The Most Famous Quotes of All Time

These passages are remembered for their power and directness

Young tree in stone wall
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Reading quotes from famous people can entertain or amuse us, it can inspire us to emulate them, or it can enliven our curiosity about these folks and encourage us to dig deeper into their histories, uncovering untold riches.

The most famous quotes are powerful, but they also are simple and direct, and that directness is part of their enduring fascination. The following quotes—from poems, essays, plays, and speeches—have survived for years, and in some cases for centuries, because they have struck a chord in many people.

 

01
of 10

William Wordsworth

William Wordsworth - portrait
Culture Club / Getty Images

English Romantic poet (1770-1850) from his poem "The Excursion":

"The good die first,
And they whose hearts are dry as summer dust
Burn to the socket."

02
of 10

Ralph Waldo Emerson

Ralph Waldo Emerson
Bettmann / Contributor/Getty Images 

American essayist and poet (1803-1882) from his essay "Society and Solitude":

"Hitch your wagon to a star."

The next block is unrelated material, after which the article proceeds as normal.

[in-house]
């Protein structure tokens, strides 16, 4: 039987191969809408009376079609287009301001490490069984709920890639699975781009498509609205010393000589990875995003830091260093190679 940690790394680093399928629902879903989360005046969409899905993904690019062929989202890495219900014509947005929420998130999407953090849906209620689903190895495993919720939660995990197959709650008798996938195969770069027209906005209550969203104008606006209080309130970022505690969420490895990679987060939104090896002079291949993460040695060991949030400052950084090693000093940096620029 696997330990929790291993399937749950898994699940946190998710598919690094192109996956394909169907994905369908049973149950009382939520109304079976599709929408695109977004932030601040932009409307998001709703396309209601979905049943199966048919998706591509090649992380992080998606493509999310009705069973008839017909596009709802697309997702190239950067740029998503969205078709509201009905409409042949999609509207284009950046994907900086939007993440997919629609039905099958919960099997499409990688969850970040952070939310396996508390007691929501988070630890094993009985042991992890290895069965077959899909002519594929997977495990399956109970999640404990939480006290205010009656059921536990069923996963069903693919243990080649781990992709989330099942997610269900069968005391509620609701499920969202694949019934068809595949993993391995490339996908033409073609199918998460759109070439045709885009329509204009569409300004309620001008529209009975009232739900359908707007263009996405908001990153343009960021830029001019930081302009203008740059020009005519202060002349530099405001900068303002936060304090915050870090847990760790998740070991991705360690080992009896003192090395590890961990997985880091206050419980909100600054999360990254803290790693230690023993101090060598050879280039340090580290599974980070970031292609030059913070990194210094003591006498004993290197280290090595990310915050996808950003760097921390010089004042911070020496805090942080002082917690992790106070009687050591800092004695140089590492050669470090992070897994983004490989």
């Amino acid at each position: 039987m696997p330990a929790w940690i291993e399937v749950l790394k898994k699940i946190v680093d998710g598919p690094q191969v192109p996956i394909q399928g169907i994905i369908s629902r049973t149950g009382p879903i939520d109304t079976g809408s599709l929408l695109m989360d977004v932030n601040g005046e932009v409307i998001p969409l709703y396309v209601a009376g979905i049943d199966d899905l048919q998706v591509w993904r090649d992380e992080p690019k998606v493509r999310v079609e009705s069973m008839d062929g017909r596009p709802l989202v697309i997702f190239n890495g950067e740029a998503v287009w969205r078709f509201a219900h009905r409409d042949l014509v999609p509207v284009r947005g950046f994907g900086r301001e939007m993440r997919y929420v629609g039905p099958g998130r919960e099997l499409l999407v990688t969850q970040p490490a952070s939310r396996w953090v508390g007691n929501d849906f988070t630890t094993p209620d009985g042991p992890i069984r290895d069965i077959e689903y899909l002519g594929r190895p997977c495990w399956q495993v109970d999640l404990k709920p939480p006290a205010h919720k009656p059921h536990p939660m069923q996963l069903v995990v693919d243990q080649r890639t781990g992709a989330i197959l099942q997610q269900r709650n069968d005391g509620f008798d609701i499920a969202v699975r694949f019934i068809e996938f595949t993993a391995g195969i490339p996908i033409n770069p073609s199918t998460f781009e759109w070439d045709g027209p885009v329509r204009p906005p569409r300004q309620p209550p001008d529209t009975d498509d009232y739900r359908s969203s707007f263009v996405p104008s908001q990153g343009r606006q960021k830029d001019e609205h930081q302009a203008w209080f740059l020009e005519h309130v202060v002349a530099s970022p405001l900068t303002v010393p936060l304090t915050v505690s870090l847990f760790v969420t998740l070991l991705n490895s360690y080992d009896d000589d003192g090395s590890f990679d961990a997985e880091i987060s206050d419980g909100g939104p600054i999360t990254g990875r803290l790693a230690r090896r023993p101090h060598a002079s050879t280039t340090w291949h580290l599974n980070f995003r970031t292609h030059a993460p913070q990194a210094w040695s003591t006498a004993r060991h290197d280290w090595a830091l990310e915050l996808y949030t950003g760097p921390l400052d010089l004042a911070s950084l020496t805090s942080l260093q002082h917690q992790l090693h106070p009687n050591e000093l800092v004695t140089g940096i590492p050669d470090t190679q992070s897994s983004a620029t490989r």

03
of 10

John Keats

John Keats
 Wikimedia Commons

English Romantic poet (1795-1821) from his poem "Endymion":

"A thing of beauty is a joy forever: Its loveliness increases; it will never Pass into nothingness."

04
of 10

Alexander Pope

Alexander Pope
Wikimedia Commons 

English poet (1688-1744) from his poem "An Essay on Criticism":

"Good nature and good sense must ever join;
To err is human; to forgive, divine."

05
of 10

Socrates

Socrates statue
Rex_Wholster / Getty Images

Greek philosopher (470 B.C.-399 B.C.) from a speech:

"The unexamined life is not worth living."

06
of 10

Benjamin Franklin

Benjamin Franklin
 WaffOzzy/Getty Images

American statesman and author (1706-1790) from his "Poor Richard's Almanack":

"God helps those that help themselves."

07
of 10

Robert Frost

Robert Frost
Hulton Archive / Getty Images

American poet (1874-1963) from his poem "Stopping by Woods on a Snowy Evening":

"Two roads diverged in a wood, and I—
I took the one less traveled by,
And that has made all the difference."

 

08
of 10

Rudyard Kipling

Rudyard Kipling
 Evening Standard / Stringer

English poet and writer (1865-1936) from his poem "The Ballad of East and West":

"Oh, East is East and West is West, and never the twain shall meet,
Till Earth and Sky stand presently at God's great Judgment Seat."

09
of 10

Abraham Lincoln

Abraham Lincoln
Hulton Archive / Getty Images

American president (1809-1865) from a speech (time and place debated):

"You can fool some of the people all of the time, and all of the people some of the time, but you can not fool all of the people all of the time."

10
of 10

William Shakespeare

William Shakespeare Oval
jessekarjalainen / Getty Images

English playwright (1564-1616) from Juliet in "Romeo and Juliet":

"What's in a name? That which we call a rose
By any other name would smell as sweet."